Communication: This is probably the most important and most overlooked part of remote working. The secret formula is to over-communicate. The difference between working alone and working while sitting next to your team members become very clear here. Make sure your questions/suggestions are detailed and least ambiguous. For example, in a room of 10 people, you might just shout, “Hey, XYZ is not working on my computer, can anyone tell me what I can try?” This might open up conversations with multiple people and sitting with them, that’s easy to manage. But if you’re sitting alone, this strategy does not work. Plus people are less likely to try and help you if they have to ask you multiple questions to just understand your problem. Another added advantage of this is that while you write your problem down in detail, you are more likely to see what you were missing out on earlier and know where to search for the answer yourself.
Tools: I thought hard about what to write in this section, and then I realized that tools are just what they are. It’s not about the tools, but more about how you use them. So I can’t tell you which tools will work better for you, but my only tip would be to think about your own workflow and see how any tool can help with optimizing it. For example, one thing I used in between for a while was that if someone sent me a message on a specific slack channel, it would just get copied to my trello board and once I was looking at that board, I could easily see what tasks were there. It sounds like a great idea in theory, but over time I saw that more messages on my trello boards were not actually tasks, but conversations from previous tasks. Of course I could tweak the process a bit more to optimize it, but it turns out if I ask people to just write the task on Jira directly, I’m much better off. So that had more to do with my rules around communication than to use the tools. But yes, there are some tools that deserve an applause like source code tracking, whiteboard, screenshare, task-trackers etc. The point is to not be dependent on one tool so you don’t see any other way, but instead make the tools work for you. Also, always have backup tools. If video calling over a certain tool isn’t working, you should at least be able to message someone to let them know that, and ideally have another tool ready to shift your video meeting there.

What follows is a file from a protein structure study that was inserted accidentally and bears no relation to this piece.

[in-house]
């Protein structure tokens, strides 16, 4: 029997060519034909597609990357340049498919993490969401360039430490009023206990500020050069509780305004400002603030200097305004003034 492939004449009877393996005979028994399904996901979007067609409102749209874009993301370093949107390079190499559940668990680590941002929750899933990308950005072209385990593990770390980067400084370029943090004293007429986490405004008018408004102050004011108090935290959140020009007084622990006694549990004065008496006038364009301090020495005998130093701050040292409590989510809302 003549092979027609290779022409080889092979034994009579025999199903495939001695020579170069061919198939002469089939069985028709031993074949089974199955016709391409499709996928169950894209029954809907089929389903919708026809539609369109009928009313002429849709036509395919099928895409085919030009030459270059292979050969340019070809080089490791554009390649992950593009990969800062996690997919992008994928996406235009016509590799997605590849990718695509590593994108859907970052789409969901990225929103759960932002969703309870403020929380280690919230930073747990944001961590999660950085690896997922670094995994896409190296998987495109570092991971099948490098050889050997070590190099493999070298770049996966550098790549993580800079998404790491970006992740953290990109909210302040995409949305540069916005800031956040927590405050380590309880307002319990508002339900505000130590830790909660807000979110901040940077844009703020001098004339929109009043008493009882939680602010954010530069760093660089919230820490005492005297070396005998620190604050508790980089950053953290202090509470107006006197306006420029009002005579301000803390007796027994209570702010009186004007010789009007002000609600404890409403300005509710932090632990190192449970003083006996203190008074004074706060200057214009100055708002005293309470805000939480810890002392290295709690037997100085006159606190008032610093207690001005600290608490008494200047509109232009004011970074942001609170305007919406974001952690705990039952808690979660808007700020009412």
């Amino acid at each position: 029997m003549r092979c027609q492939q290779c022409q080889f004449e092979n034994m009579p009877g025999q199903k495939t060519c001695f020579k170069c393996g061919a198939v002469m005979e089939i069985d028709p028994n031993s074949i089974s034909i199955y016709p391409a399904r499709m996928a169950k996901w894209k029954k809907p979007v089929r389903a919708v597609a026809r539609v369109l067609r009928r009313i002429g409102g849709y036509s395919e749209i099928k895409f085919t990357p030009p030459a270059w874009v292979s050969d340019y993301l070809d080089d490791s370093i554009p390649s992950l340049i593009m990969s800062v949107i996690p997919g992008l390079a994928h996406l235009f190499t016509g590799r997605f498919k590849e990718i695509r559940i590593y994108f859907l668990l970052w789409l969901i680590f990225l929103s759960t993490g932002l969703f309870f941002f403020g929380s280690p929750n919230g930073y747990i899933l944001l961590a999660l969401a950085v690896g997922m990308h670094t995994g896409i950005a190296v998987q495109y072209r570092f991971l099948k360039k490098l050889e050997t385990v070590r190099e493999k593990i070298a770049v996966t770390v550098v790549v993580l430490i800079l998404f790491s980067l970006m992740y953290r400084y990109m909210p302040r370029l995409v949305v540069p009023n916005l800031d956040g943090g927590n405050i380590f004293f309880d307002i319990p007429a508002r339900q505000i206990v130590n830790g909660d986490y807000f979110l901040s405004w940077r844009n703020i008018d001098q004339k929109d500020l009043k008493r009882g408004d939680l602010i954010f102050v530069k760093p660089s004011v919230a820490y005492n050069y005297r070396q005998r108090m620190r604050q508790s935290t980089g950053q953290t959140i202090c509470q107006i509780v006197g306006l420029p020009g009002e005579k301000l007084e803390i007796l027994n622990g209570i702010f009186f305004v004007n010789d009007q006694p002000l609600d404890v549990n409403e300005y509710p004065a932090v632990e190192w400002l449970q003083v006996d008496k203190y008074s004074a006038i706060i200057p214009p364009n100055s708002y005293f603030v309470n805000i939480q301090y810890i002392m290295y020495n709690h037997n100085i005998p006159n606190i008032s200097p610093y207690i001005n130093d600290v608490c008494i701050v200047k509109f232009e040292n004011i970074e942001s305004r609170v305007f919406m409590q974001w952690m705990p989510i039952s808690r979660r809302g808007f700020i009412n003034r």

This article might not answer all the burning questions you have related to remote work but I hope this serves as a guideline for you to(question your own process and) make it easier.
Stay home. Stay safe. Stay productive
Leave your comments below and let me know if you have any other tips or if you don’t agree with me on something.